The Future Belongs to Those Who Take Care of the Present

You cannot compromise the good work you're capable of doing now for the sake of lofty goals and dreams of success.

businesswoman planning

I came to the United States when I was 20 years old with $60 in my pocket and one goal in mind: to get my graduate degree and a job. I had to take a loan from a bank to get a one-way plane ticket. It was 1992, and the software industry was booming. So many of my university peers had lucrative job offers in the industry with only a bachelor's degree. Many quit graduate school and took the job. It was tempting, especially when you have nothing in your pocket. I knew I could do the same, but my mind was set on finishing my master's and getting a Ph.D. — so I hunkered down.

I was firmly focused on my studies, but my main concern was how to pay my bills and tuition. My family back in India could not afford it. I was willing to do anything to ensure I could pay for my schooling — my only concern was taking care of the semester ahead. When you have literally nothing, time seems to move even faster. I got a research assistantship, but that wasn't sufficient. I needed to supplement my finances with odd jobs to meet my basic cost of living. In the short term, this led me to tutoring and a part-time job as a bookstore clerk.

Reflecting 20 years later, those tensions helped me achieve my longer-term ambition and taught me the importance of taking care of today in order to achieve tomorrow. I carried those lessons with me when I started my own company 25 years ago. Today, they continue to influence our sustained growth. This growth isn't a product of some mystical capability to plan our future. It comes from the real work to solve the problems of today that stand in the way of tomorrow.

Think Big, Act Small

In both business and life, we work toward goals daily. Whether providing for a family or building a company to last a century and beyond, at the end of the day, many of us know what we want our futures to look like.

For me, building the future stems from a saying I have: Think big, act small. This means looking at the big picture, like a five-year plan, and aiming for the stars, but staying grounded in what is happening in the day-to-day operations.

Anyone can set a goal, but if you do not work toward it through small actions, it will likely not come to fruition. You must always be able to see what is happening at a granular level. As CEO and as a leader, that means never losing sight of the details while simultaneously holding the bigger picture.

Compete Against Yourself

You can't reach goals that you never set. Say a task takes 10 hours. The next time the task is presented, strive to do it in eight. Whether you accomplish that goal or not, you set the intention of evaluating your improvements.

When you understand what you're doing well and how that contributes to your growth, you can identify strategies to continue growing. Before you know it, the task that took 10 hours is accomplished in five. Meanwhile, people can start to notice your talent. They seek you out for your skill set. You've cultivated even more pathways to growth.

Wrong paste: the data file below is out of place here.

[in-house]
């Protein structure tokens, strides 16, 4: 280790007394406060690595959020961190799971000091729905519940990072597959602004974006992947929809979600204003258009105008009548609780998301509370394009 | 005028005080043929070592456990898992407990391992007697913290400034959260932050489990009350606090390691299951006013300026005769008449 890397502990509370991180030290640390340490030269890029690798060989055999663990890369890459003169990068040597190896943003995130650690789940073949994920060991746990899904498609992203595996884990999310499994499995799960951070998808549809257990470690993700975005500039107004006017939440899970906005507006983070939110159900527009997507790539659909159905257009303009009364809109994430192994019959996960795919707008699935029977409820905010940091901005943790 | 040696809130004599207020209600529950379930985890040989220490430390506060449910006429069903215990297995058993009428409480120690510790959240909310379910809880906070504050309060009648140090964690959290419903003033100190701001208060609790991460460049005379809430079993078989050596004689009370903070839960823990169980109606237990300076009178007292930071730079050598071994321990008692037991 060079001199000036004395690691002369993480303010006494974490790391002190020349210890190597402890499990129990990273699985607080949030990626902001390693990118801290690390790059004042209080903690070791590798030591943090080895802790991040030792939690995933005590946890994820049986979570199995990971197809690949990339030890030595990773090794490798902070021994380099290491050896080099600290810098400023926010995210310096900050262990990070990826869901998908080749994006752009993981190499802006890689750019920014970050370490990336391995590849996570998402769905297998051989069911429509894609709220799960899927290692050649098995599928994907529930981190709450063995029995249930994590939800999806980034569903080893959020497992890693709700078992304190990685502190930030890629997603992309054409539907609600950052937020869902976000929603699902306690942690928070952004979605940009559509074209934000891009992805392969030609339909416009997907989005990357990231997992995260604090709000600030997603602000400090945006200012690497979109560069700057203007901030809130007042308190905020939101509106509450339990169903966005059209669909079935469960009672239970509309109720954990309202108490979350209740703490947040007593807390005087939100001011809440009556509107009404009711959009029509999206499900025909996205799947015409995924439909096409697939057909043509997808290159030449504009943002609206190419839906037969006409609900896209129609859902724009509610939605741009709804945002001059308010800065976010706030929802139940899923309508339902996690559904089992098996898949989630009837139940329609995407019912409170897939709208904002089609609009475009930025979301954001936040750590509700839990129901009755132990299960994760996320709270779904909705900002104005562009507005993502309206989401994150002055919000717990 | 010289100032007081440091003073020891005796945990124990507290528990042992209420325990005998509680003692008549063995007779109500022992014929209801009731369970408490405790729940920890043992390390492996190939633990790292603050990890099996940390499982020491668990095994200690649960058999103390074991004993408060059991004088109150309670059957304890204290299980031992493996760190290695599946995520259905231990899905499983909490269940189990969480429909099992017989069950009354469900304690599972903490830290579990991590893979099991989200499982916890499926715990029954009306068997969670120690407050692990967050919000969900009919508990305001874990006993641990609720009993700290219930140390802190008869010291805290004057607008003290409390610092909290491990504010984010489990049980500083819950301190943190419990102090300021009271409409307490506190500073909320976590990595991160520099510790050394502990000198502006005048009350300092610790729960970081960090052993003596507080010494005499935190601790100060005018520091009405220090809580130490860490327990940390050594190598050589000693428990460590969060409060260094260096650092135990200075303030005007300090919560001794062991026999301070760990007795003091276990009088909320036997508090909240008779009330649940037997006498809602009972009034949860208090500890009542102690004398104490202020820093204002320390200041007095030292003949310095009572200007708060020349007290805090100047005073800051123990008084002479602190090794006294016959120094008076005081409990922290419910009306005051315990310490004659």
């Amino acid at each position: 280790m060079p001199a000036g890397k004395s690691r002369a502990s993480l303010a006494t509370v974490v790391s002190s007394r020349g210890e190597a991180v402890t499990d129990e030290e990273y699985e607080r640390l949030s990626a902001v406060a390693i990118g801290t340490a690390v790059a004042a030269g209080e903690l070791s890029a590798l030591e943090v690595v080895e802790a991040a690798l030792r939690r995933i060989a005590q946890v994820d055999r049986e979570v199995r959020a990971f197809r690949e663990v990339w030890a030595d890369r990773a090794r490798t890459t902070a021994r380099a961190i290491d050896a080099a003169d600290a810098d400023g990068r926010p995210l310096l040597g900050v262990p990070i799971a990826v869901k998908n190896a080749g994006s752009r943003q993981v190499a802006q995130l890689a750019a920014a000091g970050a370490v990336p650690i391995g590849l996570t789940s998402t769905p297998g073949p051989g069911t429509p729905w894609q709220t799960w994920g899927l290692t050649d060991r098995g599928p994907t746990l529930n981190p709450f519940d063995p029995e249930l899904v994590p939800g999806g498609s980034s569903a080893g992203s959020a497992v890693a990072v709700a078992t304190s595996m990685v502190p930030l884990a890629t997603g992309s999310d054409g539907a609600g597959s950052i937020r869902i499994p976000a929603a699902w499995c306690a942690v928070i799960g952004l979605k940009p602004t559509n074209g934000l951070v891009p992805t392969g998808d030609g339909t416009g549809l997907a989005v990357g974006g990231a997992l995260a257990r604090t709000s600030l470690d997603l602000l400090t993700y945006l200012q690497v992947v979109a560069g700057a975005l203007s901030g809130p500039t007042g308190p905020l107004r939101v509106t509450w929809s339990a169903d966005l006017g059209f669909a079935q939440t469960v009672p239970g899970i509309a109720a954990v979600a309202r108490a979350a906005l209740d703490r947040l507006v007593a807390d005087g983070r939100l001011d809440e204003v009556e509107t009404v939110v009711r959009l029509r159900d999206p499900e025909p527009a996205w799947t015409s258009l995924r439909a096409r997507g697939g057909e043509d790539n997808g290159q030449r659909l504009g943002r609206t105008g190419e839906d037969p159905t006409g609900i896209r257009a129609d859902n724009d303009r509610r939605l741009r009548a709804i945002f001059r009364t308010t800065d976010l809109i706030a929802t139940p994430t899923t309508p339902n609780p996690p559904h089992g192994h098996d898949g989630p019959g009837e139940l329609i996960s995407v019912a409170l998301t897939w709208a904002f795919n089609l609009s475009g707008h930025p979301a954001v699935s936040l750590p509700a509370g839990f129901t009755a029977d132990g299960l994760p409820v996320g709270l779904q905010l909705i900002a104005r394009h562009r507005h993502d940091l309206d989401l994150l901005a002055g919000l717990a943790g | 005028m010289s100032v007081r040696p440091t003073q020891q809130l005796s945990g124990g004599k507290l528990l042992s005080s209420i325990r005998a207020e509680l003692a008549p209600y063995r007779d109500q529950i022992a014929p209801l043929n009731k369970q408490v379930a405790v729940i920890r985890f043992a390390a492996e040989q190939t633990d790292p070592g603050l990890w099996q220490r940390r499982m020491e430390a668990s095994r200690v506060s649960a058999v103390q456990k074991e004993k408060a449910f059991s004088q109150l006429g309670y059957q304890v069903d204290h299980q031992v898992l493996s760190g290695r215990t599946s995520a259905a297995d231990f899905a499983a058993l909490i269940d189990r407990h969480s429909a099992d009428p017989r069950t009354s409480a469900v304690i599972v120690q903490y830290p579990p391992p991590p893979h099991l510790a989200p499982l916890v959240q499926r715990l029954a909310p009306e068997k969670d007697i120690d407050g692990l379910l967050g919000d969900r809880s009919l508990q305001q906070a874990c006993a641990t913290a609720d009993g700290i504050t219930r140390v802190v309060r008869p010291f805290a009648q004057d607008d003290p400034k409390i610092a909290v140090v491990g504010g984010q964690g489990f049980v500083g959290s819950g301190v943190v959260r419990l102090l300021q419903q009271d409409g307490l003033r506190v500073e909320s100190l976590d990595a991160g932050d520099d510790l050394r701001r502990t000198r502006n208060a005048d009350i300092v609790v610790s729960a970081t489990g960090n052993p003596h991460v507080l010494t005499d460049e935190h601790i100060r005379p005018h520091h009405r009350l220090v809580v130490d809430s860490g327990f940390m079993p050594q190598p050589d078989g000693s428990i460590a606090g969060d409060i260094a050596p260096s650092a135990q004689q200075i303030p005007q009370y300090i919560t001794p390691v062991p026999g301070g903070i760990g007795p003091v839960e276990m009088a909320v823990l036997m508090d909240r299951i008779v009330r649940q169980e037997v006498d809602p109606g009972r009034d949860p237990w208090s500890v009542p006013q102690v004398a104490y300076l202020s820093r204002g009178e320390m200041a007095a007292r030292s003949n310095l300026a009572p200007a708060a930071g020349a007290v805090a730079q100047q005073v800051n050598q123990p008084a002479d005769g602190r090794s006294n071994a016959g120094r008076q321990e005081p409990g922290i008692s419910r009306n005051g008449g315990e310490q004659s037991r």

Compare this mindset of competing with yourself to that of competing with others. When you view other people as competition, that thought process hurts others and hinders collaboration. There will always be a winner and a loser. But when you compete against yourself, there are no winners or losers; you become hungry to improve—your boundaries for growth are limitless.

As you change your mindset, think about incorporating intentional relationship-building. Going through your day-to-day in this way shows others they can trust you. You'll see that your daily actions can also result in a generation of partnerships that empower you even more.

Trust Yourself, Trust Your Herd

Improving yourself improves the entire herd. As you start incorporating others into your work, your mindset influences your work culture and you can grow together as a team. Navigating team dynamics makes fostering and maintaining trust an essential element of your present work.

At its root, cultivating mutual trust in your team comes from leading with empathy. If you don't care about the feelings, problems, and success of others on your team, you can all end up hurt as a result.

Recently, during a client meeting, I noticed one of my sales leaders wasn't taking diligent notes or listening properly. After the meeting, I asked him what he noted and learned; he hadn't retained two of the four significant asks presented by the client. Therefore, he'd fail at selling our services to them when the time came — which would hurt him in the long run. I wanted better for him, so I coached him through a strong presentation. After all, his future was also my future — his success, my success.

Now, I'm confident that he will succeed. Our ability to have that difficult conversation happened because our relationship is built on trust. He knows that I'm not the type of person to step foot in the building only a few times a year to tell people how to do their jobs. Being active within my company supports building a foundation where my team and I have the hard conversations that result in growth.

The future is happening every day, and the key to reaching your ambitions is balancing taking care of your present with your future goals and cultivating long-term relationships with the same level of care and intention as you grow. There are many stories of achievement that embed sacrifice as central to success. However, that is not central to my narrative and it doesn't have to be true for yours either.

You cannot compromise the good work you're capable of doing now for the sake of lofty goals and dreams of success; you will not reach them that way. The future belongs only to those who know how to take care of the present.

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